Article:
- members of one's family; one's relatives: All his folks come from France.
- one's parents: Will your folks let you go?
- folk art,
- folk dance,
- folk etymology,
- folk linguistics,
- folk magic
Origin of folk
Examples from the Web for folks
In other words, the free speech exhibited by the folks at Charlie Hebdo was not virtuous—until there was a body count.Politicians Only Love Journalists When They're Dead|Luke O’Neil|January 8, 2015|DAILY BEAST
What tastes great to an American consumer may not be what folks in China or India would choose to eat or drink.
All these folks were full of gripping stories about their time with Pryor, since he created much drama offstage as well as on.How Richard Pryor Beat Bill Cosby and Transformed America|David Yaffe, Scott Saul|December 10, 2014|DAILY BEAST
Because look, folks: The Democrats are the party of government.Democrats Are Petrified of Defending Government—but They Need to Start|Michael Tomasky|December 4, 2014|DAILY BEAST
And our folks are standing guard outside the [jury room] door!Florida Cops on What Ferguson Can Learn From Trayvon|Chris Francescani|November 20, 2014|DAILY BEAST
My folks went to Detroit when I was a little codger and they both died there.Across the Mesa|Jarvis Hall
The folks who'd made the deals went up to see their land, and most of them found it belonged to another man.A Damaged Reputation|Harold Bindloss
But of course Mappo's folks were, by this time, a long way off in the jungle woods, wondering where Mappo himself was.Mappo, the Merry Monkey|Richard Barnum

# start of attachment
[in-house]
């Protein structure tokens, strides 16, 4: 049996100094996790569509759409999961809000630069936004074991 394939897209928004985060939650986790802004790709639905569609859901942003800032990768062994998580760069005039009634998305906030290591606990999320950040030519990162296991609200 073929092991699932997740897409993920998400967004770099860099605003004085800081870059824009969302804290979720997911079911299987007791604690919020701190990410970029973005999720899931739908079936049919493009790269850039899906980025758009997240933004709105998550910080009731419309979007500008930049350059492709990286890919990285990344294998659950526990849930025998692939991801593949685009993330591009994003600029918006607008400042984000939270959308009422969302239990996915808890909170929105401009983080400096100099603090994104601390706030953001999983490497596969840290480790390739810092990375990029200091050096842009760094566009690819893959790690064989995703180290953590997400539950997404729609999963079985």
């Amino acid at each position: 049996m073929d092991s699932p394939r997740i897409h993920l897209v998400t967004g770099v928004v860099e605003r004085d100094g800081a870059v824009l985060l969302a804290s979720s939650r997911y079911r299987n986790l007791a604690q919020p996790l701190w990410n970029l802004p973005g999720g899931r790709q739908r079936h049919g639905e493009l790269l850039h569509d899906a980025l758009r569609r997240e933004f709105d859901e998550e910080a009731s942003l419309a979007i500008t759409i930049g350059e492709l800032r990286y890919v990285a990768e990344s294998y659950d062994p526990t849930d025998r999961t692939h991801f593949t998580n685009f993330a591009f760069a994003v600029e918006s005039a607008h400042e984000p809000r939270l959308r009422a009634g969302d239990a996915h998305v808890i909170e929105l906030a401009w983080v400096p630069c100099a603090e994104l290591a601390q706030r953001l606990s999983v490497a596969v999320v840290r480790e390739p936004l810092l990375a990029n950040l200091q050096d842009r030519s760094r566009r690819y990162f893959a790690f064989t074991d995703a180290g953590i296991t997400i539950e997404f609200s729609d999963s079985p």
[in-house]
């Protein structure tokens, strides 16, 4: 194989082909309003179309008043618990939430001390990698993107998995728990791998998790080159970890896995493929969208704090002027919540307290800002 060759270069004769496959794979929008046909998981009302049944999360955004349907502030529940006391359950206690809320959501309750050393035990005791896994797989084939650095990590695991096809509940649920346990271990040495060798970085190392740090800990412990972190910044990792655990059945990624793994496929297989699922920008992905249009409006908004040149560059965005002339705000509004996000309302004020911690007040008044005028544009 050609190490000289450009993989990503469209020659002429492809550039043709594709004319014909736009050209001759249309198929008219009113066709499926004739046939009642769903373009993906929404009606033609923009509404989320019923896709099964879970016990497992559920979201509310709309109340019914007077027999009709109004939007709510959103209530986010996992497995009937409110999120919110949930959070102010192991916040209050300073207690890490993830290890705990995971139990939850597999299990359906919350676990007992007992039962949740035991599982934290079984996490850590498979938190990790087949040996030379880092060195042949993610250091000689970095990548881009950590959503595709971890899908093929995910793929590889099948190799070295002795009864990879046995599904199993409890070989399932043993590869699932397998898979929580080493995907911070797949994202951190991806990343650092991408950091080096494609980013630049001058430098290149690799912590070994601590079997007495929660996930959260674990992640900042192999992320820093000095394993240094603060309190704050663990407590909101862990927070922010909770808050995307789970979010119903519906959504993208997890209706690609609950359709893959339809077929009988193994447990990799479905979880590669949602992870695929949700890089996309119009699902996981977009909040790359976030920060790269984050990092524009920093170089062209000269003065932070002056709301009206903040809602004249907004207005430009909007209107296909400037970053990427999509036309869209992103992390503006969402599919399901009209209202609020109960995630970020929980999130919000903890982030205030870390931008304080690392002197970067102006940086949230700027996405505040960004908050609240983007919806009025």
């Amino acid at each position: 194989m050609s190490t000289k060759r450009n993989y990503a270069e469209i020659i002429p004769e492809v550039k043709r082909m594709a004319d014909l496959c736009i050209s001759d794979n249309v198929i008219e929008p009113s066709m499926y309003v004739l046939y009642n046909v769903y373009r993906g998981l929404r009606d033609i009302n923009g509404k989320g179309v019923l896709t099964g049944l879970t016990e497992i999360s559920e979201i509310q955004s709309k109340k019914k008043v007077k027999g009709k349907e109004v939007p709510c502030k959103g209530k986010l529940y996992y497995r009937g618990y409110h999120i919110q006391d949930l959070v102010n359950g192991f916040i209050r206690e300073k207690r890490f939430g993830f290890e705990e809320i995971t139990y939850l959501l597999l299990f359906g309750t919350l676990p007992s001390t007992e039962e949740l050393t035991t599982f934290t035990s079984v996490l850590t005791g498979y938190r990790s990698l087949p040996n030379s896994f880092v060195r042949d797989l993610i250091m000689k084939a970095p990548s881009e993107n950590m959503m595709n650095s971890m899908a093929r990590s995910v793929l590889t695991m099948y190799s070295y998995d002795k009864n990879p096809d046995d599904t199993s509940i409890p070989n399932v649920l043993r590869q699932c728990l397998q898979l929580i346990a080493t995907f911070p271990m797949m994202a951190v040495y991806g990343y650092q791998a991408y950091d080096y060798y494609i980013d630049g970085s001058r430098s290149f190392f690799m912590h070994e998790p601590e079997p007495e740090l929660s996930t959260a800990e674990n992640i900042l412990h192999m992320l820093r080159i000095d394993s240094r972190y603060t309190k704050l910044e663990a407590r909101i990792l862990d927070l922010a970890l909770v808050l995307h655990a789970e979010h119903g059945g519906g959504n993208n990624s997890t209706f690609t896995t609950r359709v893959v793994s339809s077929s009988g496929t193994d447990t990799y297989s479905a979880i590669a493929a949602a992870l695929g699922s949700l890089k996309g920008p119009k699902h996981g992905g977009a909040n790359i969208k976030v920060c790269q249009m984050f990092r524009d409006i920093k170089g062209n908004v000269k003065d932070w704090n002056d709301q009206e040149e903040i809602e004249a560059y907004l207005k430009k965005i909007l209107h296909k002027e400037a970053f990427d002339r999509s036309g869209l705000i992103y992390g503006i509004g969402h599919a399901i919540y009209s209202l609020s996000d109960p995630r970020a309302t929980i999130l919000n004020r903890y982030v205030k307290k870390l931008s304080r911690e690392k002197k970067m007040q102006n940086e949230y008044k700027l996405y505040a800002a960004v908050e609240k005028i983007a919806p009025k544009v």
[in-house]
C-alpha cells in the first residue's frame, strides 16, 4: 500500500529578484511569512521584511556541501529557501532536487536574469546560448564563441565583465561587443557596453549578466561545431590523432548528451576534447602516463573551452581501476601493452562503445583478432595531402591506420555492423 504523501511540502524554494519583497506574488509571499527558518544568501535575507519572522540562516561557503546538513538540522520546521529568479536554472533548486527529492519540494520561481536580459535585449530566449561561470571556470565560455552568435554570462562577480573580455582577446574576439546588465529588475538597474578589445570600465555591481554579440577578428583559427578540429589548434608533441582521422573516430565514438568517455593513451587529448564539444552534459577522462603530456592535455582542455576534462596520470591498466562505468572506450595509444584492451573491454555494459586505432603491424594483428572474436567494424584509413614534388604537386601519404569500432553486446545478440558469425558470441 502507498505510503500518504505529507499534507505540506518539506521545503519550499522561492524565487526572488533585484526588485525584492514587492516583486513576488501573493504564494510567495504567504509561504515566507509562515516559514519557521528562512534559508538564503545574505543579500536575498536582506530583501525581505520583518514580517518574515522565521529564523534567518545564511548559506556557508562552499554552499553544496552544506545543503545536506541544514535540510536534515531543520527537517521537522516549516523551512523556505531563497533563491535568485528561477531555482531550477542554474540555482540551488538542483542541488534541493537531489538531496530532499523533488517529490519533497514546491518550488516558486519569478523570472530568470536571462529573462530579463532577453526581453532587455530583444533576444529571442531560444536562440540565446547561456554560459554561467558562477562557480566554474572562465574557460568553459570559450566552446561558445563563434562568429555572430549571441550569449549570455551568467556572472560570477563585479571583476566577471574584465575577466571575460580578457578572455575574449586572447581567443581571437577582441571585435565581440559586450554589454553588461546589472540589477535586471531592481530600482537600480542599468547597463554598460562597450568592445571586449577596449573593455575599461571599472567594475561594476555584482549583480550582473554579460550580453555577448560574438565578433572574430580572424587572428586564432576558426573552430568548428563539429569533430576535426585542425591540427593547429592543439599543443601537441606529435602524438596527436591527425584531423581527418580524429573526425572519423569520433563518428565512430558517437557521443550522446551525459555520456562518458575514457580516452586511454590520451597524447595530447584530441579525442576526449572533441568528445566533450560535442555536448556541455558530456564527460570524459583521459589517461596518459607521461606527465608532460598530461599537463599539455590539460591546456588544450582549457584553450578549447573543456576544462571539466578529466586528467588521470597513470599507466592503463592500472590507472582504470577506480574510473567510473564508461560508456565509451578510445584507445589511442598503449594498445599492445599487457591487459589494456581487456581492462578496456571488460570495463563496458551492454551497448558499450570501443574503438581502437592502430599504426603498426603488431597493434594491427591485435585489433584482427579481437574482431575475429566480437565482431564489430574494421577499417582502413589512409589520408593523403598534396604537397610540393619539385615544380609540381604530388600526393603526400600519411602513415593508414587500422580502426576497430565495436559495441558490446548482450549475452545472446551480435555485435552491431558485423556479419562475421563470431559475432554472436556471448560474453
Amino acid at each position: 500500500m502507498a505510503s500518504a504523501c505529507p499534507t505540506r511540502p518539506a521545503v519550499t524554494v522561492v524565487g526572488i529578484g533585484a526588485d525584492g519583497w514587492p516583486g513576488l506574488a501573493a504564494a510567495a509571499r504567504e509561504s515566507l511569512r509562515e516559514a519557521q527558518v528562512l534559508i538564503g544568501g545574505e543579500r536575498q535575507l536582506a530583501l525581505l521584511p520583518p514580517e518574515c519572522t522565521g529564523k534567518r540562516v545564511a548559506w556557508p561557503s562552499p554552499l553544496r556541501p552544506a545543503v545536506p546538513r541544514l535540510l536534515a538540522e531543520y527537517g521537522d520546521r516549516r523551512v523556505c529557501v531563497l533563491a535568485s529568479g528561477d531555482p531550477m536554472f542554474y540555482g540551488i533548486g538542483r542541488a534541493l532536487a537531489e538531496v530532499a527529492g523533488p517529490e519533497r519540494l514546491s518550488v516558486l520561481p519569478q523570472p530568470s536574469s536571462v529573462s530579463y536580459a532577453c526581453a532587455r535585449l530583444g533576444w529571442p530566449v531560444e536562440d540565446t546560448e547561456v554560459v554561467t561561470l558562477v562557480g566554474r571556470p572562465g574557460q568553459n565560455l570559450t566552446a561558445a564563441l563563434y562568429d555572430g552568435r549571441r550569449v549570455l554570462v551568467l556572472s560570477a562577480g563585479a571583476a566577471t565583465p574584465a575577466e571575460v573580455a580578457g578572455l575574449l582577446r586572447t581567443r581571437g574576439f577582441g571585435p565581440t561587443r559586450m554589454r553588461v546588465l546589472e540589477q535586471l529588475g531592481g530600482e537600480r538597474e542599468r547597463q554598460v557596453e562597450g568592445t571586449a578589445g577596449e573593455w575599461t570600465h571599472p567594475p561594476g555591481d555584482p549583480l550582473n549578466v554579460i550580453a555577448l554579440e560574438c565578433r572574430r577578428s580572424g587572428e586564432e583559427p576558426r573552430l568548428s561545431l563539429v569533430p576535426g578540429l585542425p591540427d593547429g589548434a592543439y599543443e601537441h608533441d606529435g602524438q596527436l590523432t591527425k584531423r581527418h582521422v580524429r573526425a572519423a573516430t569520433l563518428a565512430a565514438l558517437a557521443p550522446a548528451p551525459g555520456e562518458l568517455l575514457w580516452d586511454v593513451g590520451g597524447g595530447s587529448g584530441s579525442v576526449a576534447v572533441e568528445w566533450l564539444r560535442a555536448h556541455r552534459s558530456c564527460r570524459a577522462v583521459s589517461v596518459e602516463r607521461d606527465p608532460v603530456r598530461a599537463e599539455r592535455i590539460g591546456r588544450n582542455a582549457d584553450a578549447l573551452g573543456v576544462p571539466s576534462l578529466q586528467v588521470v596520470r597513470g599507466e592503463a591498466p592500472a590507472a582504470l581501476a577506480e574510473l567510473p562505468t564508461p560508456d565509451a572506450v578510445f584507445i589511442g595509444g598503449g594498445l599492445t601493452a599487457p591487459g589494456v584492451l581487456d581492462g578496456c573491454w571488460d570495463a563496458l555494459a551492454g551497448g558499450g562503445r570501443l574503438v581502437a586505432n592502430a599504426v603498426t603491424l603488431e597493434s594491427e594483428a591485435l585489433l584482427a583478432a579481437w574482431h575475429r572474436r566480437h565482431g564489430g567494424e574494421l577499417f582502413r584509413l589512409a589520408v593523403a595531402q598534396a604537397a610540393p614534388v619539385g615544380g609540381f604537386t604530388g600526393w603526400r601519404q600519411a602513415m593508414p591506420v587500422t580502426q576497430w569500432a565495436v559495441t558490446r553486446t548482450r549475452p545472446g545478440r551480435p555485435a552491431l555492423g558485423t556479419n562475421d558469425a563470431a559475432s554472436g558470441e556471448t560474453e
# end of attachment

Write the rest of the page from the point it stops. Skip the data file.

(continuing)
As you all know, Peter Rabbit is out and about at a time when most folks are snugly tucked in bed.Mother West Wind "Where" Stories|Thornton W. Burgess
Men might fight, but none the less the corn would keep on growing; and folks must live.The Downfall|Emile Zola
noun plural folk or folks
Word Origin for folk
"people of one's family," 1715, colloquial, from plural of folk.
Old English folc "common people, laity; men; people, nation, tribe; multitude; troop, army," from Proto-Germanic *folkom (cf. Old Frisian folk, Middle Dutch volc, German Volk "people"), from Proto-Germanic *fulka-, perhaps originally "host of warriors;" cf. Old Norse folk "people," also "army, detachment;" and Lithuanian pulkas "crowd," Old Church Slavonic pluku "division of an army," both believed to have been borrowed from Proto-Germanic. Old English folcstede could mean both "dwelling-place" and "battlefield."
Some have attempted to link the word to Greek plethos "multitude;" Latin plebs "people, mob," populus "people" or vulgus; OED and Klein discount this theory but it is accepted in Watkins. The plural form has been usual since 17c. Superseded in most senses by people. Old English folc was commonly used in forming compounds, such as folccwide "popular saying," folcgemot "town or district meeting;" folcwoh "deception of the public." Folk-etymology is attested from 1890.
By Folk-etymology is meant the influence exercised upon words, both as to their form and meaning, by the popular use and misuse of them. In a special sense, it is intended to denote the corruption which words undergo, owing either to false ideas about their derivation, or to a mistaken analogy with other words to which they are supposed to be related. [The Rev. A. Smythe Palmer, "Folk-Etymology," 1890]
see just folks.